LOS ANGELES – Jessica Walter, whose roles as a scheming matriarch in TV’s “Arrested Development” and a stalker in “Play Misty for Me” have been in line with a job that drew on her astringent monitor presence extra than her great appears to be, has died. She was 80.
Walter’s dying was verified Thursday by her daughter, Brooke Bowman, an leisure business executive. A cause of demise and other particulars have been not instantly provided.
“It is with a significant coronary heart that I verify the passing of my beloved mom Jessica. A functioning actor for above 6 a long time, her biggest satisfaction was bringing joy to some others by way of her storytelling the two on screen and off,” Bowman claimed in a statement.
Walter will also be very well-remembered for “her wit, course and total joie de vivre,” or life of enjoy, her daughter added.
Though her photogenic visual appeal might have qualified her for normal top woman roles, Walter claimed no regrets about getting forged as a character actor.
She liked taking part in tricky girls mainly because “those are the exciting roles. They are juicy, a great deal far better than enjoying the vanilla ingénues, you know—Miss Vanilla Ice Cream,” Walter stated in an AV Club site interview.
Her most memorable film role was in Clint Eastwood’s 1971 thriller “Play Misty For Me” — her 1st considerable direct — in which she plays Evelyn Draper, the woman who becomes obsessed with Eastwood’s disc jockey character. Walter was extensively praised for her unnerving general performance.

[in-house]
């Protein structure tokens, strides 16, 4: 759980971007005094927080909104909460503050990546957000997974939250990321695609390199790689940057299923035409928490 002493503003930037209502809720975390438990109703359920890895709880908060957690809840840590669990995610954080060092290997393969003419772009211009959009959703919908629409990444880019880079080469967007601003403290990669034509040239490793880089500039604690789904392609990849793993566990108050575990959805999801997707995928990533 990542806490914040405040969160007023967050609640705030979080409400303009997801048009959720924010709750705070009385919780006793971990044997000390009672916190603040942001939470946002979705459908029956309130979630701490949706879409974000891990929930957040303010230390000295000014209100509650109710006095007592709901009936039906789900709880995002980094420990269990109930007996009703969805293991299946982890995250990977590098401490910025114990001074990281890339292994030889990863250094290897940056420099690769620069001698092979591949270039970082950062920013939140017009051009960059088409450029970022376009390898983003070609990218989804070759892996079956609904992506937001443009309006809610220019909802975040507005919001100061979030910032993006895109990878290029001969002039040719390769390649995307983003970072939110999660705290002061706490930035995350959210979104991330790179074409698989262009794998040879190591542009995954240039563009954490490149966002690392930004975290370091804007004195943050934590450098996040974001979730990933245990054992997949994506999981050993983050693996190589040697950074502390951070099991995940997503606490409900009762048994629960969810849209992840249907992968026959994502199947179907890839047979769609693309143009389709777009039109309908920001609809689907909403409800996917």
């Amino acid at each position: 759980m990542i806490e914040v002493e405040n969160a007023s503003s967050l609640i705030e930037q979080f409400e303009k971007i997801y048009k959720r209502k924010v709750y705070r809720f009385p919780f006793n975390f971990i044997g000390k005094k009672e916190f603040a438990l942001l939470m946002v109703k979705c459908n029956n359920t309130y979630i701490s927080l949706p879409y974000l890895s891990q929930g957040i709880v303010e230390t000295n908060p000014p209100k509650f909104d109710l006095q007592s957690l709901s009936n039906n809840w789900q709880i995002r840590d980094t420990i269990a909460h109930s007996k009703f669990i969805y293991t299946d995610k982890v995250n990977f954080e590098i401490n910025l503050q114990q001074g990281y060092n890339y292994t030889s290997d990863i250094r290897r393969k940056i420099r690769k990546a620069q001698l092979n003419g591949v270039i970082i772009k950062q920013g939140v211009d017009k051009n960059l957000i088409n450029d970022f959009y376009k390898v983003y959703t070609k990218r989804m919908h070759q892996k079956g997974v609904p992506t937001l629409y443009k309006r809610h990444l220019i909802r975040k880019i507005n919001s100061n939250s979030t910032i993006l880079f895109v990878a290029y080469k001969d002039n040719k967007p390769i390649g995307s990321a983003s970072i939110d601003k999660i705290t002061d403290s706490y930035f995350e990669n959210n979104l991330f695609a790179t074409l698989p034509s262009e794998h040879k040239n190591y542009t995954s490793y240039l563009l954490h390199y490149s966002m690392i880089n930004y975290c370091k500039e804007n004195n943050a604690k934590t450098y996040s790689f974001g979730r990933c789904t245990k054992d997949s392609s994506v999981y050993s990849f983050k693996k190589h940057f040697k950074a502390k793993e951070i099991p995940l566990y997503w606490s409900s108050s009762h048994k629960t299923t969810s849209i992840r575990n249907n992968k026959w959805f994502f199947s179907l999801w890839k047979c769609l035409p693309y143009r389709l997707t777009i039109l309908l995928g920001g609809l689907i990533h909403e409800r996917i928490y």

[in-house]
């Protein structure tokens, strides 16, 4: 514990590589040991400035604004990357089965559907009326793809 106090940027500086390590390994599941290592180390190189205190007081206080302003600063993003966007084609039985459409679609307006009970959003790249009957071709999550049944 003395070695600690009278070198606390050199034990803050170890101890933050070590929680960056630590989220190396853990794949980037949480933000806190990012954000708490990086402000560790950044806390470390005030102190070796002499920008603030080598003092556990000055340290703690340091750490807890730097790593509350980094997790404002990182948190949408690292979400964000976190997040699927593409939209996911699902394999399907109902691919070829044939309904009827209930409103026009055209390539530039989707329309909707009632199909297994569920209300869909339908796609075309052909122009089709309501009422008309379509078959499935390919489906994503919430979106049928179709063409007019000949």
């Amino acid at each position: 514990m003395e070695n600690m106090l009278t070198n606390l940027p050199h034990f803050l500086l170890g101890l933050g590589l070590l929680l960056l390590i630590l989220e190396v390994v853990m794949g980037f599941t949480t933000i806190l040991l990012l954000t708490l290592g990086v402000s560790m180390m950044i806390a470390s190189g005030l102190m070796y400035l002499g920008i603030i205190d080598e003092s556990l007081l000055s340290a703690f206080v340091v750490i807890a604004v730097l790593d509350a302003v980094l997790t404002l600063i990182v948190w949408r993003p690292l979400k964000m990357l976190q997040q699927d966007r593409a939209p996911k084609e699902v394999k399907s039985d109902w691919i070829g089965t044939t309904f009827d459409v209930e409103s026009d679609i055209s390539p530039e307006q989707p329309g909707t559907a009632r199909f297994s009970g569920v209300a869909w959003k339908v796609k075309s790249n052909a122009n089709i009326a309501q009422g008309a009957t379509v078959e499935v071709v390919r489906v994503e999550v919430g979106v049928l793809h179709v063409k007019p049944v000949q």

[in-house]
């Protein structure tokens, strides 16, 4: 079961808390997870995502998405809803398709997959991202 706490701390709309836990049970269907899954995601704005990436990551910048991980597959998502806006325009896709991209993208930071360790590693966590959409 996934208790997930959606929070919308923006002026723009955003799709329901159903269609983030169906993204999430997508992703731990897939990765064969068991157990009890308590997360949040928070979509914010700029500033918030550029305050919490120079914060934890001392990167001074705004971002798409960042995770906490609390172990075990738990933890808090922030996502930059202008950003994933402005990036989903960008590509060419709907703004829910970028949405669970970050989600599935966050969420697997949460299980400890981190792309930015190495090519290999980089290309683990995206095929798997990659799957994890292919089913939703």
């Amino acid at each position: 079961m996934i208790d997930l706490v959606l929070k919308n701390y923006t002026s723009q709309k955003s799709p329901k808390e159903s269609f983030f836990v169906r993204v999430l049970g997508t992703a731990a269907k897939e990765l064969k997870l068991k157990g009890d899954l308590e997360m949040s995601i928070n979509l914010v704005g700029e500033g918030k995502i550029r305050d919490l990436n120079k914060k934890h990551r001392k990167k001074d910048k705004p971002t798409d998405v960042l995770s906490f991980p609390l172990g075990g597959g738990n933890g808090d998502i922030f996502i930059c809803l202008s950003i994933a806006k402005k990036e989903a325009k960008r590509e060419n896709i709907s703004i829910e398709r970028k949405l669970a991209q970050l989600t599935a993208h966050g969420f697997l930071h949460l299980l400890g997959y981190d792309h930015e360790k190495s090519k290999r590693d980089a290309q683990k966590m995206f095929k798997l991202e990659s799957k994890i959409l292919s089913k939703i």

Roger Ebert wrote in his overview that, “She is some thing like flypaper the much more you battle towards her identity, the a lot more tightly you are held.”
“Arrested Development” represented a second act for Walter, and attained her admiration from a new technology of supporters.
Walter’s attribute debut was in the 1964 film “Lilith,” with Warren Beatty, Jean Seberg and Gene Hackman, who was also on his to start with movie.
She gained a position in John Frankenheimer’s racing epic “Grand Prix,” from 1966, as the glamorous but discontented wife of a Formula Just one racer who falls for an additional driver.
That exact same yr she appeared in Sidney Lumet’s “The Team,” a woman-led ensemble about the graduates of a prestigious college (Walter performed the catty Libby), and acted for Lumet once more in 1968’s “Bye Bye Braverman.”
AP Film Writer Lindsey Bahr and AP Amusement Writer Andrew Dalton contributed to this report.
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